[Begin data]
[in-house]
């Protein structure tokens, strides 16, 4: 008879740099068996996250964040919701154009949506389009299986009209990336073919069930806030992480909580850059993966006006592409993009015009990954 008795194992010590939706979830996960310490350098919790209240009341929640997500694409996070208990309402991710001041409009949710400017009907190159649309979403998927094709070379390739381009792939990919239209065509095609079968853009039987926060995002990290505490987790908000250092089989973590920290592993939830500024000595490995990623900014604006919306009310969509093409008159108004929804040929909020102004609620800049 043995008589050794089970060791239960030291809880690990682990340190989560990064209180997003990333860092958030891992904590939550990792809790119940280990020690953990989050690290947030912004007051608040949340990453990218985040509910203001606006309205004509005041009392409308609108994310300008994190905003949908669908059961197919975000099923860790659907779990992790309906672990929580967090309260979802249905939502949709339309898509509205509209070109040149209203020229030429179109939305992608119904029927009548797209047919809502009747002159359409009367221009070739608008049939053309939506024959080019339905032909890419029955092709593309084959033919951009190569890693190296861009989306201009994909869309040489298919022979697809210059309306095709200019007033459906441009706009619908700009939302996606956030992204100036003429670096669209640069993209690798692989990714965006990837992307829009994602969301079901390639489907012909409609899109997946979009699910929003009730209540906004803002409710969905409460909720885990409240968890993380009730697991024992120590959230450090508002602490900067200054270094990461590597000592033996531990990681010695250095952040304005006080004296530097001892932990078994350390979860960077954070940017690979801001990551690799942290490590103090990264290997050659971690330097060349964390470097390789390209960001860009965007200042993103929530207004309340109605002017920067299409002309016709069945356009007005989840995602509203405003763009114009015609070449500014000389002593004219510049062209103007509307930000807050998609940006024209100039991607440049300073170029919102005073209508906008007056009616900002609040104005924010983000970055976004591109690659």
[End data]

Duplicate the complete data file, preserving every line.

[in-house]
């Protein structure tokens, strides 16, 4: 008879740099068996996250964040919701154009949506389009299986009209990336073919069930806030992480909580850059993966006006592409993009015009990954 008795194992010590939706979830996960310490350098919790209240009341929640997500694409996070208990309402991710001041409009949710400017009907190159649309979403998927094709070379390739381009792939990919239209065509095609079968853009039987926060995002990290505490987790908000250092089989973590920290592993939830500024000595490995990623900014604006919306009310969509093409008159108004929804040929909020102004609620800049 043995008589050794089970060791239960030291809880690990682990340190989560990064209180997003990333860092958030891992904590939550990792809790119940280990020690953990989050690290947030912004007051608040949340990453990218985040509910203001606006309205004509005041009392409308609108994310300008994190905003949908669908059961197919975000099923860790659907779990992790309906672990929580967090309260979802249905939502949709339309898509509205509209070109040149209203020229030429179109939305992608119904029927009548797209047919809502009747002159359409009367221009070739608008049939053309939506024959080019339905032909890419029955092709593309084959033919951009190569890693190296861009989306201009994909869309040489298919022979697809210059309306095709200019007033459906441009706009619908700009939302996606956030992204100036003429670096669209640069993209690798692989990714965006990837992307829009994602969301079901390639489907012909409609899109997946979009699910929003009730209540906004803002409710969905409460909720885990409240968890993380009730697991024992120590959230450090508002602490900067200054270094990461590597000592033996531990990681010695250095952040304005006080004296530097001892932990078994350390979860960077954070940017690979801001990551690799942290490590103090990264290997050659971690330097060349964390470097390789390209960001860009965007200042993103929530207004309340109605002017920067299409002309016709069945356009007005989840995602509203405003763009114009015609070449500014000389002593004219510049062209103007509307930000807050998609940006024209100039991607440049300073170029919102005073209508906008007056009616900002609040104005924010983000970055976004591109690659």